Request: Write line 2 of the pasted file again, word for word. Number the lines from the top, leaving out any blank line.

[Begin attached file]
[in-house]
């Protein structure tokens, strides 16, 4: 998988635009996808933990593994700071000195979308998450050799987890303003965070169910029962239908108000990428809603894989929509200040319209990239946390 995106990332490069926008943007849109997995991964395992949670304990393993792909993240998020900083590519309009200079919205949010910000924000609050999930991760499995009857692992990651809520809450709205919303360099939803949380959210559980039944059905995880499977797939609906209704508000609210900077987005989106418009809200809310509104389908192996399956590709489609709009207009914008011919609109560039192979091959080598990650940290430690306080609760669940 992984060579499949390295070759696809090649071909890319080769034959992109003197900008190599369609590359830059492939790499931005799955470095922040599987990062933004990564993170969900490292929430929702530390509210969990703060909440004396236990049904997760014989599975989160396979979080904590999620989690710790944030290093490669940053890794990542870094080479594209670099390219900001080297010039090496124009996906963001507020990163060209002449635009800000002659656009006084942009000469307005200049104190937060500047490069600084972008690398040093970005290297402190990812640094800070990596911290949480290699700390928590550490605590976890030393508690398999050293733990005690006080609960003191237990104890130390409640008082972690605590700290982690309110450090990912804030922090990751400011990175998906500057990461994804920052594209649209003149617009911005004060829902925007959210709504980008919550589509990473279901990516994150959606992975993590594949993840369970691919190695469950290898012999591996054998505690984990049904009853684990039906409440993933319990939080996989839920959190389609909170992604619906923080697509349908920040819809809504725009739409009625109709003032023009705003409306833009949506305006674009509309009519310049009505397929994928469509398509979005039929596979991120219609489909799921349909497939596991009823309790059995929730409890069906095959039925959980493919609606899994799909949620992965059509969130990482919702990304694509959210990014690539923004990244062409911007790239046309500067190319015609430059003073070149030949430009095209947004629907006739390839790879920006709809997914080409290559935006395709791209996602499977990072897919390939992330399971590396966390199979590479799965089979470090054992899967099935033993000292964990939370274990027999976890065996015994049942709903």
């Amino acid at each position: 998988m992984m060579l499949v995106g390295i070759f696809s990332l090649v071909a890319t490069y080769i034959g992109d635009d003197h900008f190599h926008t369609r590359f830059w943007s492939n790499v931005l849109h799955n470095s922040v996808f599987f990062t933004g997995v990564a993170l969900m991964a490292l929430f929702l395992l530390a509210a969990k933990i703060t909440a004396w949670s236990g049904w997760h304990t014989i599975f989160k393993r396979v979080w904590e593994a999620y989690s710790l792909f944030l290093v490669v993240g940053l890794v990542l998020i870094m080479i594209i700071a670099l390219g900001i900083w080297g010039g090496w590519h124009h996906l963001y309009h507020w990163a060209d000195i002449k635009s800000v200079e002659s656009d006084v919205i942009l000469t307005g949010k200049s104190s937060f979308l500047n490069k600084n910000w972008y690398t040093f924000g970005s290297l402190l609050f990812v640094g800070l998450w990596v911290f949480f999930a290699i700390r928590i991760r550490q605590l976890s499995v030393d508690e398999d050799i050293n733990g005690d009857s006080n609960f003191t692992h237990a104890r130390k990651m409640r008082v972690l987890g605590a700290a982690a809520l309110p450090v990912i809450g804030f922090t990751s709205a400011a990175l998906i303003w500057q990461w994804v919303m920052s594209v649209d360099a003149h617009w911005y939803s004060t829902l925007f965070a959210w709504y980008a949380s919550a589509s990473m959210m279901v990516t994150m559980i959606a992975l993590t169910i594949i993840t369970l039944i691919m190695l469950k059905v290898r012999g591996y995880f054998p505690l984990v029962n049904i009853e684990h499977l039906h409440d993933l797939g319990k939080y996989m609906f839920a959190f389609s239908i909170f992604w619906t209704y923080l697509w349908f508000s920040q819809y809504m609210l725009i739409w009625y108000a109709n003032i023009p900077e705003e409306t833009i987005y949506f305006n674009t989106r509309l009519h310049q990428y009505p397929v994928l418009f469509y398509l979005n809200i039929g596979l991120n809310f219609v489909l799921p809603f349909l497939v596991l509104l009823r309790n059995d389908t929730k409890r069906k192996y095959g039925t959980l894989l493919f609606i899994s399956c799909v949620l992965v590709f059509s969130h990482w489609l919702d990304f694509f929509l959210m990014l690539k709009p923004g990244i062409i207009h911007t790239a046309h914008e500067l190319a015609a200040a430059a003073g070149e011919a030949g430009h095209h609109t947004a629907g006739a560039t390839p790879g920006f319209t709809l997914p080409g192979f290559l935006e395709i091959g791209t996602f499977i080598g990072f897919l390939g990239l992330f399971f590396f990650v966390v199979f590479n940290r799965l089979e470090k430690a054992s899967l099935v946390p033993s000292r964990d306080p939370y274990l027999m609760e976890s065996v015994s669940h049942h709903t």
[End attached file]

């Protein structure tokens, strides 16, 4: 998988635009996808933990593994700071000195979308998450050799987890303003965070169910029962239908108000990428809603894989929509200040319209990239946390 995106990332490069926008943007849109997995991964395992949670304990393993792909993240998020900083590519309009200079919205949010910000924000609050999930991760499995009857692992990651809520809450709205919303360099939803949380959210559980039944059905995880499977797939609906209704508000609210900077987005989106418009809200809310509104389908192996399956590709489609709009207009914008011919609109560039192979091959080598990650940290430690306080609760669940 992984060579499949390295070759696809090649071909890319080769034959992109003197900008190599369609590359830059492939790499931005799955470095922040599987990062933004990564993170969900490292929430929702530390509210969990703060909440004396236990049904997760014989599975989160396979979080904590999620989690710790944030290093490669940053890794990542870094080479594209670099390219900001080297010039090496124009996906963001507020990163060209002449635009800000002659656009006084942009000469307005200049104190937060500047490069600084972008690398040093970005290297402190990812640094800070990596911290949480290699700390928590550490605590976890030393508690398999050293733990005690006080609960003191237990104890130390409640008082972690605590700290982690309110450090990912804030922090990751400011990175998906500057990461994804920052594209649209003149617009911005004060829902925007959210709504980008919550589509990473279901990516994150959606992975993590594949993840369970691919190695469950290898012999591996054998505690984990049904009853684990039906409440993933319990939080996989839920959190389609909170992604619906923080697509349908920040819809809504725009739409009625109709003032023009705003409306833009949506305006674009509309009519310049009505397929994928469509398509979005039929596979991120219609489909799921349909497939596991009823309790059995929730409890069906095959039925959980493919609606899994799909949620992965059509969130990482919702990304694509959210990014690539923004990244062409911007790239046309500067190319015609430059003073070149030949430009095209947004629907006739390839790879920006709809997914080409290559935006395709791209996602499977990072897919390939992330399971590396966390199979590479799965089979470090054992899967099935033993000292964990939370274990027999976890065996015994049942709903």